He took hold of me by one arm and the middle of my coat and began to haul himself up. I felt myself slipping towards him and grabbed at the ground. I found a big root which I hung onto. One leg slid off the firm ground and it felt as if it was being sucked into the mud, almost as if it didn’t belong to me. I put as much pressure on my other leg and the hand holding the root as I could. Dark crawled onto me, before crawling away in front of me. I made a huge effort, freed my leg and began to crawl. We crawled out of the trees onto normal ground. We were both covered in disgusting mud. It smelled far worse than any I had come upon before. Dark had lost his coat and his bow. We were just happy to be alive. Climber was not in sight. We called to him but got no answer.

There was no clean water around, so we set out for home as we were. As the Sun went down, it became colder. I let Dark wear my coat for a while, to get warm. He gave it back, just as I began to shiver. In the dusk, it was hard to make out landmarks and we got lost. We heard voices and called out to whoever owned them, hoping they were friends. Soon a hunting party from our village came to us. They commented on the smell. At least they knew where we were and guided us home.

Doe and Vixen were angry. My younger brother, Flint, was pleased to see us. So was Climber. Vixen said, “We were worried about you, when it got dark and you weren’t back, and the dog had come home without you. Where have you been? What’s that smell?”

Doe asked, “Did you kill anything? Did Dark teach you anything Quest?”

Our answers didn’t make things better. We failed to explain why we had entered the forbidden area. Dark, Climber and myself had to sleep outside that night. Dark said he thought things would improve when we got to the Northlands. I couldn’t see why, but I hoped he was right.

For more about The Stone Age Detective see one of my previous blogs.

 

Unprecedented? What part of this mess is unprecedented?

People keep saying our present problems are unprecedented.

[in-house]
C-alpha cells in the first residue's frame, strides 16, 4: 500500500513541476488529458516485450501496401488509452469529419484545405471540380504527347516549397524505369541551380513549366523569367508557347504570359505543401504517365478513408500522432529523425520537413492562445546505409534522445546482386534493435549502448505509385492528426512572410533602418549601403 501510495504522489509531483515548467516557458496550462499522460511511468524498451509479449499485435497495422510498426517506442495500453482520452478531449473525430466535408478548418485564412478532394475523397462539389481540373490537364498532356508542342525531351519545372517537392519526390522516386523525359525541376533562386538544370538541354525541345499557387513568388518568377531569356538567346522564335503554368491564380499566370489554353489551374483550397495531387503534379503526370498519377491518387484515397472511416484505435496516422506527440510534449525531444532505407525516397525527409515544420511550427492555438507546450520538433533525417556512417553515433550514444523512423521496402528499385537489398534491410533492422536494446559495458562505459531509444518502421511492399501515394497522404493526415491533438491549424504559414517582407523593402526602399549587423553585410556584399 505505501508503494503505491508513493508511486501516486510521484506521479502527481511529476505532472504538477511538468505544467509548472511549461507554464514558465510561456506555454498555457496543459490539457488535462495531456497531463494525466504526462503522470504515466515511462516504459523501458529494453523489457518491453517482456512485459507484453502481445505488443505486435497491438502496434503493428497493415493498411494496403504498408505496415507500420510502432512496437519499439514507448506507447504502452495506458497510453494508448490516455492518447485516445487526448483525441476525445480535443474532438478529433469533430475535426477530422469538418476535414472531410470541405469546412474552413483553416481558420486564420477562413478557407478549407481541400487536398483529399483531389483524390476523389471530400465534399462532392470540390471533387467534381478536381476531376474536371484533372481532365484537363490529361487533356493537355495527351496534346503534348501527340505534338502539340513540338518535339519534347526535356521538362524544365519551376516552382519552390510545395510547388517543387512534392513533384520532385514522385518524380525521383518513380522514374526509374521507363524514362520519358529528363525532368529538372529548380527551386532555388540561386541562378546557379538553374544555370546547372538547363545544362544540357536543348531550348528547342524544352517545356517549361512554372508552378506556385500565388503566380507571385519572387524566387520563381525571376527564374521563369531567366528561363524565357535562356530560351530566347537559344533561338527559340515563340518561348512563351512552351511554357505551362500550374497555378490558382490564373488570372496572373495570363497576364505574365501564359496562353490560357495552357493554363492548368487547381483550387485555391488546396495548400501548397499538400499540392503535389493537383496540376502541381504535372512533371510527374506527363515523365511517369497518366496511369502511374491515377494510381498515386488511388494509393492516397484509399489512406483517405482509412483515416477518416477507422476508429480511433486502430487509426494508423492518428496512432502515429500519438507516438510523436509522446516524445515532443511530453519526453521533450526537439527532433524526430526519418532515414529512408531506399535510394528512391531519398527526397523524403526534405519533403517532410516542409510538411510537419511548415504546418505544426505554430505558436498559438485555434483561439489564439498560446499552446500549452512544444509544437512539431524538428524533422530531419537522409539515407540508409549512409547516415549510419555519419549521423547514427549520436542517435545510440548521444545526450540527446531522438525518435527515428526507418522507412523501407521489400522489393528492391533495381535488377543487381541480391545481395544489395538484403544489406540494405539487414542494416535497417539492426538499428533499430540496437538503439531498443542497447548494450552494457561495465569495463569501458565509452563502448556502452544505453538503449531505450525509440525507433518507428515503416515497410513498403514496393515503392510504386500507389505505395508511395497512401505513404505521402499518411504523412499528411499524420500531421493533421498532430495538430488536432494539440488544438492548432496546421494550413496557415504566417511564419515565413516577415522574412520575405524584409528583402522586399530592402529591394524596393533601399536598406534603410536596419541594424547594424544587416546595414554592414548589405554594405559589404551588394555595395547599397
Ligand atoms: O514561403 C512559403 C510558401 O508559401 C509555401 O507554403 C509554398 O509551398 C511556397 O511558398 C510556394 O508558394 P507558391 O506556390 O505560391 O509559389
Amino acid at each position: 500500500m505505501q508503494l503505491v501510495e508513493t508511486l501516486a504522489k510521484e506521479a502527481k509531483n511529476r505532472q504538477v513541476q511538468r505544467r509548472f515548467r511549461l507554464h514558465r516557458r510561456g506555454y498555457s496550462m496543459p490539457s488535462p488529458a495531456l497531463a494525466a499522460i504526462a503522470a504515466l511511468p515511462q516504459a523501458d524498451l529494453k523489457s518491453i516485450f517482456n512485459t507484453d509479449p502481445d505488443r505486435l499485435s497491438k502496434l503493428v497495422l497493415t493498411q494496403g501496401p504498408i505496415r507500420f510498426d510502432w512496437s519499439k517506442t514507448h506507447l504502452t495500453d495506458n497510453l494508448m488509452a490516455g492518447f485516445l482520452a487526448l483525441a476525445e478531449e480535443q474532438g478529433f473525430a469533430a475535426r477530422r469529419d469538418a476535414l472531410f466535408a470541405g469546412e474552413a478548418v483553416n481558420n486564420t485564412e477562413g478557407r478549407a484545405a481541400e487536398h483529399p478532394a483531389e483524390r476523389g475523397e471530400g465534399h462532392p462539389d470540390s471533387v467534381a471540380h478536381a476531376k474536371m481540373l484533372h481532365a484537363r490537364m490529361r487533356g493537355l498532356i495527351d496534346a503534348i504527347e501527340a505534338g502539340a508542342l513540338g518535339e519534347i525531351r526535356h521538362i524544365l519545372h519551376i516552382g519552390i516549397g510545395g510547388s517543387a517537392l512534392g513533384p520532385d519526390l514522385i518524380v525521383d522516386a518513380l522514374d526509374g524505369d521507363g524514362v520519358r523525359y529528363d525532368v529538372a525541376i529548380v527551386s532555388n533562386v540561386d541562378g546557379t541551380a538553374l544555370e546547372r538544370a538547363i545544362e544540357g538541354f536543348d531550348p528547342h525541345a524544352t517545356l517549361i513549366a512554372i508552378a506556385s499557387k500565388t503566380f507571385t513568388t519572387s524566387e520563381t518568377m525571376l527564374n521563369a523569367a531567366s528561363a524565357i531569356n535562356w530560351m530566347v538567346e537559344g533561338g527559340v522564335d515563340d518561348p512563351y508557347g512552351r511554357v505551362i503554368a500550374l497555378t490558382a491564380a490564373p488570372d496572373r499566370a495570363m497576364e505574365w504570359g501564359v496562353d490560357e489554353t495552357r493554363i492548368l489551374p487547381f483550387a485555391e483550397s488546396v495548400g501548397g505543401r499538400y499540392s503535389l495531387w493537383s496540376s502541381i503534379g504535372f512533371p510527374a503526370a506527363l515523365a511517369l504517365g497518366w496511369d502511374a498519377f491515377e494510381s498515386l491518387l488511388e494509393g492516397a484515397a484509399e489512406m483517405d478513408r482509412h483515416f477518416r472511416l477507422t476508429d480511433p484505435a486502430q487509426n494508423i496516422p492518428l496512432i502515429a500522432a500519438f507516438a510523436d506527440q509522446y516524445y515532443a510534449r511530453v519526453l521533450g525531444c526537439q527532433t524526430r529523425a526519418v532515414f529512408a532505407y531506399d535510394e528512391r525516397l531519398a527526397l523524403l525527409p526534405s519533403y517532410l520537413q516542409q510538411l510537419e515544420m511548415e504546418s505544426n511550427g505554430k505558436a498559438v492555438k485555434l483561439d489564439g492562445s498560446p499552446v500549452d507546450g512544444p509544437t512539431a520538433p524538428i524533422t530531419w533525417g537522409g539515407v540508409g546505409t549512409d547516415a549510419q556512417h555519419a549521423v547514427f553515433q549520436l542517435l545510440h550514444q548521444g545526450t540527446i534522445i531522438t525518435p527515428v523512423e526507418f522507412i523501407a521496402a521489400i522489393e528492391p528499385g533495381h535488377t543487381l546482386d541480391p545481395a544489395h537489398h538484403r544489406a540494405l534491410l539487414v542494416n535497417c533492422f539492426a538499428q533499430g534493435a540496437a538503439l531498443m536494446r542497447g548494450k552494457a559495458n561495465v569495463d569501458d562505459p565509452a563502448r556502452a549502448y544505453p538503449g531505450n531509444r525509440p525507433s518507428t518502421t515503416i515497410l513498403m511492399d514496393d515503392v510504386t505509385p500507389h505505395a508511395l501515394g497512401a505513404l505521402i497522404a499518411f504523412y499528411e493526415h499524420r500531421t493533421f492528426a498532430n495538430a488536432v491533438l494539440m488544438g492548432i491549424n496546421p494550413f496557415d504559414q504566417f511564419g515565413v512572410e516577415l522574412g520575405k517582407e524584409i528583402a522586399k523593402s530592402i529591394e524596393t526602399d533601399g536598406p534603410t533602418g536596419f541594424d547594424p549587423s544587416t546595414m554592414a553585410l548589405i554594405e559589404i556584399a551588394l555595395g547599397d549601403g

If you read much history, you will soon realise that hardly anything is unprecedented. We’ve made the same mistakes before. Usually many times. We don’t learn from them anything like as much as we think, as I have said before.

Isn’t Parliament’s failure to manage Brexit unprecedented?

Not really. There have been other times when our politicians couldn’t agree on anything and parliament became ineffective. The early days of the reign of George III come to mind. After he forced Pitt the Elder to resign, and sacked most of his supporters, the king found he couldn’t find a leader with enough followers to form an effective government. There followed years of indecision, ended with the appointment of Pitt the Younger, but he got off to a rocky start.

Our present mess is similar to that of 1660. Was that unprecedented?

In 1659 Oliver Cromwell died. Parliament tried to rule the country, but was ineffective, partly because they couldn’t agree about anything, and also because they kept debating the wrong things. Law and order began to break down. Things weren’t getting done. Then the exiled Charles II issued the Proclamation of Breda, promising (in summary) to be a good king, unlike his father.

What did they do with that unprecedented offer?

Nothing. They wouldn’t even discuss it, unlike everyone else, who did nothing else. They came to their senses when Major-General Monk arrived from Coldstream on the Scottish Border and demanded they debate the Proclamation. He was backed by his soldiers, the predecessors of the Coldstream Guards. Parliament invited Charles to return. That’s why we have a monarchy and parliamentary government.

An English regiment marched from the Scottish border to break the unprecedented (?) impasse
The Saltire of Scotland. An English regiment marched from the Scottish border to break the unprecedented (?) impasse
So a military coup wouldn’t be unprecedented?

Not really, but Monk didn’t set up a military dictatorship. He probably saved us from one. I am not advocating military intervention. Perhaps a second referendum would be gentler. But Parliament needs to act to break the deadlock. Other outcomes would be both undesirable and unprecedented.